Over training mindset..more harm than good

  • mybud

    Posts: 11821

    Jan 25, 2011 9:25 PM GMT
    I intend to over train...this in turn causes me to strain my back keeping me from lifting for a week or two...It's like even though I'm about 9% body fat...I'm still not satisfied...I was 245+ in high school...Even though I'm 175 now...I have this fat guy image of myself....How do I change this mindset so I can stop these self defeating cycles....Any thoughts?????...BUD
  • mybud

    Posts: 11821

    Jan 28, 2011 3:14 AM GMT
    come on....
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    Jan 28, 2011 3:44 AM GMT
    You've already recognized that you have a problem. Now you need to do something about it. Do what? I have no idea. That's entirely up to you.
  • Jessie_Lee

    Posts: 113

    Jan 28, 2011 3:57 AM GMT
    Maybe you could enter underwear contests at the gay clubs.icon_twisted.gif

    The first step is always recognizing the problem. Unfortunately, handling the problem will be a constant battle when it comes to self-image. Because of all the fears in your mind that stems from previous experience, your mind tends to play into your fears and insecurities, which makes it difficult for people to adjust when they've achieved the physical changes they've originally desired.

    So what you need are close friends who will support you. Friends who'll tell you the truth. They'll tell you that you're doing good when you're doing good, that you're slipping when you're slipping, and most of all, they'll let you know when you're doing too much. And you WILL need to listen to those close (and honest) friends when they give you constructive criticisms.

    You could also approach a friendly guy who is experienced and has a body that you admire and hope to achieve for their opinion.
  • mybud

    Posts: 11821

    Jan 28, 2011 4:04 AM GMT
    Your right....and I pissed at myself cause I repeat theses patterns...It's like perfection appears to be at hand and BAM....I overdo.....I need to be more in tune with my body and listen to those cues...that tell ya....Hey dumbass you're doin it again....
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    Jan 28, 2011 4:18 AM GMT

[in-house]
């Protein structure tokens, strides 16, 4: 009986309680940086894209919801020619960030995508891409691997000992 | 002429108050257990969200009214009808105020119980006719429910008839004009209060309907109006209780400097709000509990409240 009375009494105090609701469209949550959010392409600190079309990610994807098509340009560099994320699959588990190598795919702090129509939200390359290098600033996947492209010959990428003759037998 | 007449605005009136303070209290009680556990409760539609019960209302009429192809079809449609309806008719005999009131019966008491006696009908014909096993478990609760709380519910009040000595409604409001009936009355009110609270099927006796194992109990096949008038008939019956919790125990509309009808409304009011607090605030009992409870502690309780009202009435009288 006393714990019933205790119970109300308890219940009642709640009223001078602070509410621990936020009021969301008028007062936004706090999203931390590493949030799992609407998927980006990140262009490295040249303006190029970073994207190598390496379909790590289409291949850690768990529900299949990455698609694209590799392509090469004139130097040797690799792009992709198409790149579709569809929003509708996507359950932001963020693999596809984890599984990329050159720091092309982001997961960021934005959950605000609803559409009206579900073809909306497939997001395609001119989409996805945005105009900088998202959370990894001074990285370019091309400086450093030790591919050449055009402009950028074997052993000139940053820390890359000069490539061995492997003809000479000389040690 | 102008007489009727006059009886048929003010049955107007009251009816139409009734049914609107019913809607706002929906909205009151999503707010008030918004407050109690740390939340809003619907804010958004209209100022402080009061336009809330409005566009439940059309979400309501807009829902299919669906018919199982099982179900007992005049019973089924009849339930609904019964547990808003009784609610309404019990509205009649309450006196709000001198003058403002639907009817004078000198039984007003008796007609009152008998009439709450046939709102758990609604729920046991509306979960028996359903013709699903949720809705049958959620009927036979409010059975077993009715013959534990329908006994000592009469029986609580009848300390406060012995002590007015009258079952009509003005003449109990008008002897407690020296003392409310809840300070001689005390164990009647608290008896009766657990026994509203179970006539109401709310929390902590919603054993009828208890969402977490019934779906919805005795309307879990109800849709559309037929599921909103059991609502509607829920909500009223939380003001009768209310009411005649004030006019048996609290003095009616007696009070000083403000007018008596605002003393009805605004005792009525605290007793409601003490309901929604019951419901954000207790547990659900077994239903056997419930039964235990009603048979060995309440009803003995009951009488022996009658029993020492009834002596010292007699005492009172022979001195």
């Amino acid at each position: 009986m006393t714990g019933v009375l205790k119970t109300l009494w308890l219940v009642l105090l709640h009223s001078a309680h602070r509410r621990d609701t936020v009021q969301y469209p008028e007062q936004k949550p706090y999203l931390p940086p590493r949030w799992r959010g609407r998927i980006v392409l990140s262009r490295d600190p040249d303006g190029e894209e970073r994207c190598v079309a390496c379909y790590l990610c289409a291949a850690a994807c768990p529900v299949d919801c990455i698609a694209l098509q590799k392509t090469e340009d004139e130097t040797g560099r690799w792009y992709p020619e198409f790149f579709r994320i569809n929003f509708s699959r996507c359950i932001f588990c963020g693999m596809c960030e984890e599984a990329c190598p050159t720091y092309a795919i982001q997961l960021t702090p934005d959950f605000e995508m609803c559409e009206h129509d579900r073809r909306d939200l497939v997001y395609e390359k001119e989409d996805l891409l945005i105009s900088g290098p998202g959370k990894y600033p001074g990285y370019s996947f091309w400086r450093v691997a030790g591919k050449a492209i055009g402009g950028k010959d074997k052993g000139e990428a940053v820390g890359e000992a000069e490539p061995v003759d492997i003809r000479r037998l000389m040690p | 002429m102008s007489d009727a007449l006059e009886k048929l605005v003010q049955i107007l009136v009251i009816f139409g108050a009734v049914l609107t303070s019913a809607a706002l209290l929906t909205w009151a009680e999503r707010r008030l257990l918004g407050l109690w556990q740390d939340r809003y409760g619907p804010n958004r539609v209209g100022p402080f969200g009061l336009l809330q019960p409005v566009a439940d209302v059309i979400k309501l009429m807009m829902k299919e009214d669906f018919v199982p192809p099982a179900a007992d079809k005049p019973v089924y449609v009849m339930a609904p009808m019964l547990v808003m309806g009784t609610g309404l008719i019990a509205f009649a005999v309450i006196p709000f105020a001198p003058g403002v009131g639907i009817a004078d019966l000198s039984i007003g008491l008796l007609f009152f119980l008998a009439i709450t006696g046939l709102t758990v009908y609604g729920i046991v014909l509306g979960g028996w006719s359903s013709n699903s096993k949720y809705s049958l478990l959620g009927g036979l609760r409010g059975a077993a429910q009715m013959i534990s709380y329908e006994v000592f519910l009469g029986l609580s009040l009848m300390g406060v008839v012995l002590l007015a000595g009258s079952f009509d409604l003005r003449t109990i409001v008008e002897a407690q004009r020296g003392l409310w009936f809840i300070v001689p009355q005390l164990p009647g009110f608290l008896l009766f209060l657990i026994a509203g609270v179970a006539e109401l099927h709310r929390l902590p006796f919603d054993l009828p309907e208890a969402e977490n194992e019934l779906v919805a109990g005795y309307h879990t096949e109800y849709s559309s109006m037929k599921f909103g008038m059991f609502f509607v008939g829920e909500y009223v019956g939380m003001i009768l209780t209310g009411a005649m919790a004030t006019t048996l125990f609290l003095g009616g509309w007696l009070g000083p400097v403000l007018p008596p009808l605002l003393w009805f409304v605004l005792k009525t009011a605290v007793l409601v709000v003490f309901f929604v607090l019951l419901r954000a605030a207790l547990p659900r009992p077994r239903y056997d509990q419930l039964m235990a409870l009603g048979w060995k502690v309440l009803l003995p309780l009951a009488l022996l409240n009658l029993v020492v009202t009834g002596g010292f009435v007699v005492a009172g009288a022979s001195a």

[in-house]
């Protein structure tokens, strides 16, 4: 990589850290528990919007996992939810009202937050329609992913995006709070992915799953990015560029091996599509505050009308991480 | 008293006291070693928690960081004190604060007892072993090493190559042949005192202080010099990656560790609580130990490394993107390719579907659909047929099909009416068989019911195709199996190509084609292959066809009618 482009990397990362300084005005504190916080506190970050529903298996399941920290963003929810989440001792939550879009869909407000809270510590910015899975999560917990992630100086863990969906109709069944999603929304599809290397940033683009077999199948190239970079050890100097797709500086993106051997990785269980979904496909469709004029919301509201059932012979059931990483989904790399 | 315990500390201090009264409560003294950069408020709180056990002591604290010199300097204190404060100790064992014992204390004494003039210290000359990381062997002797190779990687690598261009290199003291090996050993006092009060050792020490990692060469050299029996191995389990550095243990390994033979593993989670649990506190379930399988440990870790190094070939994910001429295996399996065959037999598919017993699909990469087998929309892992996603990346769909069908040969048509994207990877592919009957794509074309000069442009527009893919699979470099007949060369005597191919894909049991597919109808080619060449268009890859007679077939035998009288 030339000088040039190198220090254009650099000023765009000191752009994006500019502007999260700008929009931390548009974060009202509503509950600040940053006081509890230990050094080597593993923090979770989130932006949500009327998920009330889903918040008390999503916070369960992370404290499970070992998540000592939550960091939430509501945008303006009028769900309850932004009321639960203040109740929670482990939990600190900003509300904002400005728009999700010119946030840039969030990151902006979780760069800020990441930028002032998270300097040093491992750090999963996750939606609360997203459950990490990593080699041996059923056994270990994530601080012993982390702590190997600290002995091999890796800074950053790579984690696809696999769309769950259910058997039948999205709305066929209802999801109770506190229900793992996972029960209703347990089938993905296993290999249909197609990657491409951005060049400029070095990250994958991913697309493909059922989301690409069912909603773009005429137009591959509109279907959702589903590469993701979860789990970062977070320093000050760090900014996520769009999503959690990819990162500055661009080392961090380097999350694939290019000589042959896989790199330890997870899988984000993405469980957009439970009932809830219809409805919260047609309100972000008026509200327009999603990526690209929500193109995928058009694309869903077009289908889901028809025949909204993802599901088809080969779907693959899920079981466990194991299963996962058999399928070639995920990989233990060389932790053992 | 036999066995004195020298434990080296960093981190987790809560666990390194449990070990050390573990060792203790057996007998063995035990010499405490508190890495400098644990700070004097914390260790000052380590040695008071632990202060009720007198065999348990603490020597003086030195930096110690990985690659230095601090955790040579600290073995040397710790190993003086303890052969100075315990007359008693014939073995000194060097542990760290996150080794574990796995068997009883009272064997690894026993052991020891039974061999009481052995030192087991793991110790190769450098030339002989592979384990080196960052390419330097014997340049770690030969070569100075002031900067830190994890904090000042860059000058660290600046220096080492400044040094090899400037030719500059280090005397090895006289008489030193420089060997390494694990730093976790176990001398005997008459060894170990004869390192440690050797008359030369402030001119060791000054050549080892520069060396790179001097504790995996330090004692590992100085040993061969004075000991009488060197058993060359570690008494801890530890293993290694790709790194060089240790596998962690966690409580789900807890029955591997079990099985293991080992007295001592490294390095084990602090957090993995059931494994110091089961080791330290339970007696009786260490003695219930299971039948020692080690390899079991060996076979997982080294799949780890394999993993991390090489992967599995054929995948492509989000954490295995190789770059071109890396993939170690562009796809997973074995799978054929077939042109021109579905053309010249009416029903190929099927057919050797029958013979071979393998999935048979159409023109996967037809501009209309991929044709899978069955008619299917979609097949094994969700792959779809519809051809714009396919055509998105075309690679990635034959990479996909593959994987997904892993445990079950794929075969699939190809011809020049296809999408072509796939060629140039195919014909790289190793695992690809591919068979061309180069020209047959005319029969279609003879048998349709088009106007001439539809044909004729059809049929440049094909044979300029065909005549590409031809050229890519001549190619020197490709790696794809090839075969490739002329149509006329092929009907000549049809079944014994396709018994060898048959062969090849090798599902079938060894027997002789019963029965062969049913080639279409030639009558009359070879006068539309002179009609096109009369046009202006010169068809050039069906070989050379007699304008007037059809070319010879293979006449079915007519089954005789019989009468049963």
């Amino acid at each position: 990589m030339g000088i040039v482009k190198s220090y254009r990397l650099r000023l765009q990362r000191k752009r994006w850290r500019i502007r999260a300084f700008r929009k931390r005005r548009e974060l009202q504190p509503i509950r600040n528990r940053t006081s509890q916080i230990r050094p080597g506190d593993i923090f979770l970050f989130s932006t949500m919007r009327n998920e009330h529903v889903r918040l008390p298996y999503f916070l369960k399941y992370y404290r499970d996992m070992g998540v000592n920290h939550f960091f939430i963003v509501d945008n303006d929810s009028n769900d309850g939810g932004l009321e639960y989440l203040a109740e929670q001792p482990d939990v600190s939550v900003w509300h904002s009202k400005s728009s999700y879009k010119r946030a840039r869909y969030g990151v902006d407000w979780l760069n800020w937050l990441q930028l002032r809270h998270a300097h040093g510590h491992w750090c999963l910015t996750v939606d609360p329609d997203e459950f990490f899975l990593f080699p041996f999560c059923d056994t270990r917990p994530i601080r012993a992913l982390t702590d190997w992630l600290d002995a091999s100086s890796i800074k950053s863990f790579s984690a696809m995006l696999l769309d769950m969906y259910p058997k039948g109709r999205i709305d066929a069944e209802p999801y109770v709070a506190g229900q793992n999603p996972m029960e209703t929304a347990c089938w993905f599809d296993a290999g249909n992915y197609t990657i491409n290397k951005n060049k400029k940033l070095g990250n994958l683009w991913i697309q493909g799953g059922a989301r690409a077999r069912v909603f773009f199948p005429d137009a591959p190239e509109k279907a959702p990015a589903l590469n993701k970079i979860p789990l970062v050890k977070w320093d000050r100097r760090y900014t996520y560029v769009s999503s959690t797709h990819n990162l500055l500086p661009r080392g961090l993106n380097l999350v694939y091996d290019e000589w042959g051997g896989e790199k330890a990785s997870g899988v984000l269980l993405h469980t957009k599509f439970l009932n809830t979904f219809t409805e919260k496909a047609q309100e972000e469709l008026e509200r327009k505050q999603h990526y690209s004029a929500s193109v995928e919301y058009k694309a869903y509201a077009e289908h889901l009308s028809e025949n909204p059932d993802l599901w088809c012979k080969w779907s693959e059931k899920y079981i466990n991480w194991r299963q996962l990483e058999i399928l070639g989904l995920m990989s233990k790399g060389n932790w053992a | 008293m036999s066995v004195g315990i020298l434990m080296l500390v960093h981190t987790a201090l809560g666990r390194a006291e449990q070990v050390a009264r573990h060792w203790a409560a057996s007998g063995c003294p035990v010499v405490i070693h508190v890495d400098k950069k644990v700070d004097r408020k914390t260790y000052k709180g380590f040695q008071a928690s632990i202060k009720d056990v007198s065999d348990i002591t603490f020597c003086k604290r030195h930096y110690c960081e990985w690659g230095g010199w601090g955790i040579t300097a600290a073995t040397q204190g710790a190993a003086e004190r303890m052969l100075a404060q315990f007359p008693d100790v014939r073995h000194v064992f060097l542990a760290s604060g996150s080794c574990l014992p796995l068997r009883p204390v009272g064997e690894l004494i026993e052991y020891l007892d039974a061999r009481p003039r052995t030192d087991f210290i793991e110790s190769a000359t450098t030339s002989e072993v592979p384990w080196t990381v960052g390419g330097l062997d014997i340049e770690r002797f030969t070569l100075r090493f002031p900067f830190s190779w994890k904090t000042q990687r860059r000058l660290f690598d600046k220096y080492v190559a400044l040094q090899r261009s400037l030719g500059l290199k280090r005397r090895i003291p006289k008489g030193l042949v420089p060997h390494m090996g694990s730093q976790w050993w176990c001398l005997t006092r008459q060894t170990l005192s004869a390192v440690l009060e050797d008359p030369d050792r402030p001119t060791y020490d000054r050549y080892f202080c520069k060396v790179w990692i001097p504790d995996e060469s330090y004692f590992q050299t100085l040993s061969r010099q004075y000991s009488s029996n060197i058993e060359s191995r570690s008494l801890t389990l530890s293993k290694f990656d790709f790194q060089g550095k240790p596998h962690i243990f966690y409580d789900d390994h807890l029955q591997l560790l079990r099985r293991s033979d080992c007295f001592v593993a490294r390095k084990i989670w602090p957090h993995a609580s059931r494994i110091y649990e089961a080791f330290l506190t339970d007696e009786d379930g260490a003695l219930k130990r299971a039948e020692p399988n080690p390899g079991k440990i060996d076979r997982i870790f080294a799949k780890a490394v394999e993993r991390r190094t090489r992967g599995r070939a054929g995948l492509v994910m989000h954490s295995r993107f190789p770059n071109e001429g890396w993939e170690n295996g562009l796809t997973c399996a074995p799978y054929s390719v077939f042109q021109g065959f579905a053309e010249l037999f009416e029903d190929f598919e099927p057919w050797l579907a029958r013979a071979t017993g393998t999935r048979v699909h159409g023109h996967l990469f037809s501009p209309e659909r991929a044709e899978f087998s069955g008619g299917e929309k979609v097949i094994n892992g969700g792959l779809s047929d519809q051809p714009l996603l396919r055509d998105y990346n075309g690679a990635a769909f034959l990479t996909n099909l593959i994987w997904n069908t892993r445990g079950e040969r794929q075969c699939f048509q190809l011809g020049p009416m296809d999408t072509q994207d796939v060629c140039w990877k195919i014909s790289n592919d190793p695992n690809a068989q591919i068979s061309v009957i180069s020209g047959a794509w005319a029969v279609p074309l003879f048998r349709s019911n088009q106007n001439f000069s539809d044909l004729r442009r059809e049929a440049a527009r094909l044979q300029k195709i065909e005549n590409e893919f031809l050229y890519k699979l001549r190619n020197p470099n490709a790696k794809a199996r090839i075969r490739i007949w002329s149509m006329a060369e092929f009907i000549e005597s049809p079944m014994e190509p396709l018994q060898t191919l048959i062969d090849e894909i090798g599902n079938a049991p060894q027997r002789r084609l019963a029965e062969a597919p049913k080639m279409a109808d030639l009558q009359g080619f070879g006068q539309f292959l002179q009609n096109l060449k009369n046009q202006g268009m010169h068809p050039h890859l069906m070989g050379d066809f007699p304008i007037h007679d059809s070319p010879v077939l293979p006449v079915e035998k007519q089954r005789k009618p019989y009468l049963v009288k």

you could also probably use some support, a friend, training partner... someone that know's what they are talking about in terms of training, but can also gauge, just from your description of your workouts vs. physical fatigues, rest periods, when you should take it easy. You can, and may, do more harm than good in the long run.

    I completely understand where you come from because I've done that too. But I'm also recognizing, for example tonight, I was to do a card session, but I am pretty pooped. So i'll hit they hay early, and get up early to hit the gym. find the right balance that works for you
  • me35mtl

    Posts: 306

    Jan 28, 2011 4:40 AM GMT
    trainers always say the best amount to work out is 4 times a day and max hour each time especially in your case with the bad back..If you have strained your back somehow in some kind of injury or you find your back is getting weaker you should see a physiotherapist who can help you strengthen your back and eventually get you to a place where you can do more workouts
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    Jan 28, 2011 6:24 PM GMT
    During the break, just eat clean and ride it out until your back heals. This almost sounds like a phobia, but know that although cutting is a complete bitch, you'll live through this. I was in the same boat as you and I was 300+ lbs at 6'5" at my heaviest in high school, so in college, there are some times where I have to talk myself out of doing cardio after lifting because I overtrained myself.
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    Jan 28, 2011 7:47 PM GMT
    I've been a personal trainer for 30 years. Still, I'm also rather excessive compulsive. I know that I need to take time off, and if I don't I'll end up run down, sick, with injuries, or all three combined. Still, it's very difficult for me to stop lifting. What I find tends to work for me, is to chart out in advance when I am going to take time off. I plan it for every 6 weeks. And to make it feasible for me to do, I call it my active rest week. During that time I do 45 minutes of cardio every day, Just an easy, moderate pace. I find that at the end of the week, I am SO ready to get back at the weights, and my lifts are always havier because my body has taken the time to replenish. Good luck buddy! Try it and see how it goes. Please let me know how you make out.
    Bam Bam
  • Hunkymonkey

    Posts: 215

    Jan 29, 2011 8:39 PM GMT
    Overtraining is a definite danger. I used to overtrain so hard and long that I couldn't get out of bed the next day. That's no way to succeed at positive body transformation. My philosophy is that you need to vary the levels of your training, not do overlong workouts, and give yourself sufficient recovery periods. You need to train up to or close to your max, but not beyond (except occasionally), i.e, push yourself, stress and strain the muscles, but not overdo it and destroy your recovery.